• Patients using medications that have major effects on brain neurotransmitter systems or cognition within 2 months of enrollment. Exclusionary medications are: medications with significant anti-cholinergic activity (tricyclic antidepressants, diphenhydramine), anti-Parkinsonian medications (including Sinemet, amantadine, bromocriptine, pergolide, selegiline), and narcotic analgesics (> 2 doses per week).

Information from the National Library of Medicine

To learn more about this study, you or your doctor may contact the study research staff using the contact information provided by the sponsor.

Please refer to this study by its identifier (NCT number): NCT01129479

Sponsors and Collaborators
University of North Carolina, Chapel Hill
Ortho-McNeil Neurologics, Inc.
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Principal Investigator: Heidi L Roth, MD University of North Carolina

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Responsible Party: Heidi Roth, University of North Carolina Identifier: NCT01129479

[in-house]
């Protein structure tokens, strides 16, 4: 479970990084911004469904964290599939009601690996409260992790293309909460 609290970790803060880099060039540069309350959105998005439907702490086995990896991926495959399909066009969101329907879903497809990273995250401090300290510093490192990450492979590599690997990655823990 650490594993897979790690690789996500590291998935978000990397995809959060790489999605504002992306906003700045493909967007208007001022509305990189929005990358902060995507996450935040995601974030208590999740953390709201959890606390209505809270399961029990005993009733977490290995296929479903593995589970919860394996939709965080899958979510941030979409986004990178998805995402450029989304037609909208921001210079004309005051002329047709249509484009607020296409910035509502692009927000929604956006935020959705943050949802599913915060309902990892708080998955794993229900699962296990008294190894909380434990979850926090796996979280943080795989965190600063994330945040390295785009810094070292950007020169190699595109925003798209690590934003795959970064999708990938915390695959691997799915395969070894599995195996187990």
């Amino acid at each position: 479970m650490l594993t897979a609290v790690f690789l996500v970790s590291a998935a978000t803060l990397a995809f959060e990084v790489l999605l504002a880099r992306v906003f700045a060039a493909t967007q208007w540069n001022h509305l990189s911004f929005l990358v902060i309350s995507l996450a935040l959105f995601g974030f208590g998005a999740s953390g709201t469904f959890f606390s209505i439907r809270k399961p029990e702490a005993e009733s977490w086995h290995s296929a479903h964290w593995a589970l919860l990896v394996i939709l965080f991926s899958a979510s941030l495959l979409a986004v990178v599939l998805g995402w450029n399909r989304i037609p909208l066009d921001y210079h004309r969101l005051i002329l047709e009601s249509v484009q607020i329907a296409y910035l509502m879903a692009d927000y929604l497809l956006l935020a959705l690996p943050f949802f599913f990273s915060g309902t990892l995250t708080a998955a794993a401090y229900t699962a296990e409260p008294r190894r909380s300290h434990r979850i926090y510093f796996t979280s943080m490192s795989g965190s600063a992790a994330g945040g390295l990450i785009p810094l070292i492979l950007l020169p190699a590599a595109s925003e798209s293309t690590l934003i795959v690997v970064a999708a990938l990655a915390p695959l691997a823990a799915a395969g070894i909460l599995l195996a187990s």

Other Study ID Numbers: GAL-EMR-4008
First Posted: May 24, 2010    Key Record Dates
Last Update Posted: May 24, 2010
Last Verified: May 2010
Keywords provided by University of North Carolina, Chapel Hill:
cholinesterase inhibitor
Additional relevant MeSH terms:
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Aphasia, Broca
Cerebrovascular Disorders
Brain Diseases
Central Nervous System Diseases
Nervous System Diseases
Vascular Diseases
Cardiovascular Diseases
Speech Disorders
Language Disorders
Communication Disorders
Neurobehavioral Manifestations
Neurologic Manifestations
Signs and Symptoms
Cholinesterase Inhibitors
Enzyme Inhibitors
Molecular Mechanisms of Pharmacological Action
Cholinergic Agents
Neurotransmitter Agents
Physiological Effects of Drugs
Autonomic Agents
Peripheral Nervous System Agents
Nootropic Agents